Definitions:Age Standardised estimated % Raised blood pressure 2015 (SBP>=140 OR DBP>=90).

Men, 2015

References:Global Health Observatory data repository, World Health Organisation, http://apps.who.int/gho/data/node.main.A875?lang=en
Definitions:Age Standardised estimated % Raised blood pressure 2015 (SBP>=140 OR DBP>=90).

Women, 2015

References:Global Health Observatory data repository, World Health Organisation, http://apps.who.int/gho/data/node.main.A875?lang=en
Definitions:Age Standardised estimated % Raised blood pressure 2015 (SBP>=140 OR DBP>=90).

Raised cholesterol

Adults, 2008

References:Global Health Observatory data repository, World Health Organisation, http://apps.who.int/gho/data/node.main.A885
Definitions:% Raised total cholesterol (>= 5.0 mmol/L) (age-standardized estimate).

Men, 2008

References:Global Health Observatory data repository, World Health Organisation, http://apps.who.int/gho/data/node.main.A885
Definitions:% Raised total cholesterol (>= 5.0 mmol/L) (age-standardized estimate).

Women, 2008

References:Global Health Observatory data repository, World Health Organisation, http://apps.who.int/gho/data/node.main.A885
Definitions:% Raised total cholesterol (>= 5.0 mmol/L) (age-standardized estimate).

Raised fasting blood glucose

Men, 2014

References:Global Health Observatory data repository, World Health Organisation, http://apps.who.int/gho/data/node.main.A869?lang=en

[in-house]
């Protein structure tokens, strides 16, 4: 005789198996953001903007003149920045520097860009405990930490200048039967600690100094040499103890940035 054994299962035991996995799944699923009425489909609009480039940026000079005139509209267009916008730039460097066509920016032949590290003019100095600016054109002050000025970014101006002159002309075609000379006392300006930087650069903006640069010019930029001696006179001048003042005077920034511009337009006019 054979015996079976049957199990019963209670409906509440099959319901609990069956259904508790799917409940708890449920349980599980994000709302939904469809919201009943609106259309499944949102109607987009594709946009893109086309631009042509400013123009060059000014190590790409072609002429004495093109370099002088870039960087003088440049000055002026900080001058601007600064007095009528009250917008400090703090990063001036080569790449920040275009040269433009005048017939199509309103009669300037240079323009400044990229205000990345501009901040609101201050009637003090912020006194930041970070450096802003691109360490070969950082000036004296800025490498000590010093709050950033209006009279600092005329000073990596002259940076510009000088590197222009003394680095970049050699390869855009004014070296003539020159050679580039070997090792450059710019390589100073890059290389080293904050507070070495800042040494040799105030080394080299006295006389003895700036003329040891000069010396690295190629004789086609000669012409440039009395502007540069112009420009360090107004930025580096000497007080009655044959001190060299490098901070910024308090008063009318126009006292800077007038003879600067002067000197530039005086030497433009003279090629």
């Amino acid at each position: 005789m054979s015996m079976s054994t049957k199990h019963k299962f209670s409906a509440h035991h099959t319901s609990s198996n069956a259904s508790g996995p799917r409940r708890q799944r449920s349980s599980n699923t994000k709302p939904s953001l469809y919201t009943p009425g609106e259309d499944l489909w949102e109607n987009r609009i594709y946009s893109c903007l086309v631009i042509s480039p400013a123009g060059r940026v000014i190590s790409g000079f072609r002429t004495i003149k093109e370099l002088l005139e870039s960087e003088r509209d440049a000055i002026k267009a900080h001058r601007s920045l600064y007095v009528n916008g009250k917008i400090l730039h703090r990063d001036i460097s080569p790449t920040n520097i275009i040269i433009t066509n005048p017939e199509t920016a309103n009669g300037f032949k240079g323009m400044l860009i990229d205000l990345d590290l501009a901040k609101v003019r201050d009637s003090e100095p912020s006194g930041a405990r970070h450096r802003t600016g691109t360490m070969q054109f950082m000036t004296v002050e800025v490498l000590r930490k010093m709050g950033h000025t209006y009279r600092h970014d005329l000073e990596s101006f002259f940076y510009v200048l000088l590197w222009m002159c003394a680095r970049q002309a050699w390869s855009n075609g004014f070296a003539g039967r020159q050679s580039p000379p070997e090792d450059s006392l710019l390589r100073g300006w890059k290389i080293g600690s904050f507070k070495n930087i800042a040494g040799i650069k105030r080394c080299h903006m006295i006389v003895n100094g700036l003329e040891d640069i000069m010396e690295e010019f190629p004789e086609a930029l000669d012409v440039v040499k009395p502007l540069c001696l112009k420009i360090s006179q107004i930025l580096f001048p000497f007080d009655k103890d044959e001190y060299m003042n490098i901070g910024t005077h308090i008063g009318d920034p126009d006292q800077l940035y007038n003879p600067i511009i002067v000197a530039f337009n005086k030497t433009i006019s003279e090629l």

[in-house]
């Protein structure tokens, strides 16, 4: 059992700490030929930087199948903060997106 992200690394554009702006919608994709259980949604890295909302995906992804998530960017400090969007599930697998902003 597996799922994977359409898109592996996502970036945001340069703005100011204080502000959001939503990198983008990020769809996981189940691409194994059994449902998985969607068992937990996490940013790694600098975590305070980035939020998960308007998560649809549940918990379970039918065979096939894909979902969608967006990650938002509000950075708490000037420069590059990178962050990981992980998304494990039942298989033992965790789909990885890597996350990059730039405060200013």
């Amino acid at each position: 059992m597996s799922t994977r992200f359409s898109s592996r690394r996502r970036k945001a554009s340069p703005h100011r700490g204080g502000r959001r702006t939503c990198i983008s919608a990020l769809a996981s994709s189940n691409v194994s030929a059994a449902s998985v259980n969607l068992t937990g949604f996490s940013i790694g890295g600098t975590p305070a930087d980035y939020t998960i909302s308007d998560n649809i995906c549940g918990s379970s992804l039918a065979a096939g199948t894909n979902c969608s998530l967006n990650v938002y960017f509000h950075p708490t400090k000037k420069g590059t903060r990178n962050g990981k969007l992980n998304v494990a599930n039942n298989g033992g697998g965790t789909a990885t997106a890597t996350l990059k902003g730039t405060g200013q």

Definitions:Age Standardised % raised fasting blood glucose (>= 7.0 mmol/L or on medication).

Women, 2014

References:Global Health Observatory data repository, World Health Organisation, http://apps.who.int/gho/data/node.main.A869?lang=en
Definitions:Age Standardised % raised fasting blood glucose (>= 7.0 mmol/L or on medication).

Diabetes prevalence

Adults, 2017

References:Reproduced with kind permission of IDF, International Diabetes Federation. IDF Diabetes Atlas, 8th edition. Brussels, Belgium: International Diabetes Federation, 2017. http://www.diabetesatlas.org
Definitions:Diabetes age-adjusted comparative prevalence (%).

Health systems

Economic classification: Lower Middle Income

Health systems summary

India has a mixed and complex health care system that has undergone significant reform in recent years. In 2014, the government announced plans for a nationwide universal health care system and in 2018, the Ayushman Bharat scheme was announced. Ayushman Bharat consists of 2 main elements: a National Health Protection Scheme that focuses on secondary and tertiary care for low-income and vulnerable families and Health and Wellness centres that deliver primary care. Other schemes in India (many of which are mandatory health insurance programmes) include the Employee State Insurance Scheme for factory workers, the Central Government Health Scheme for civil servants and two further schemes for rail and defence employees.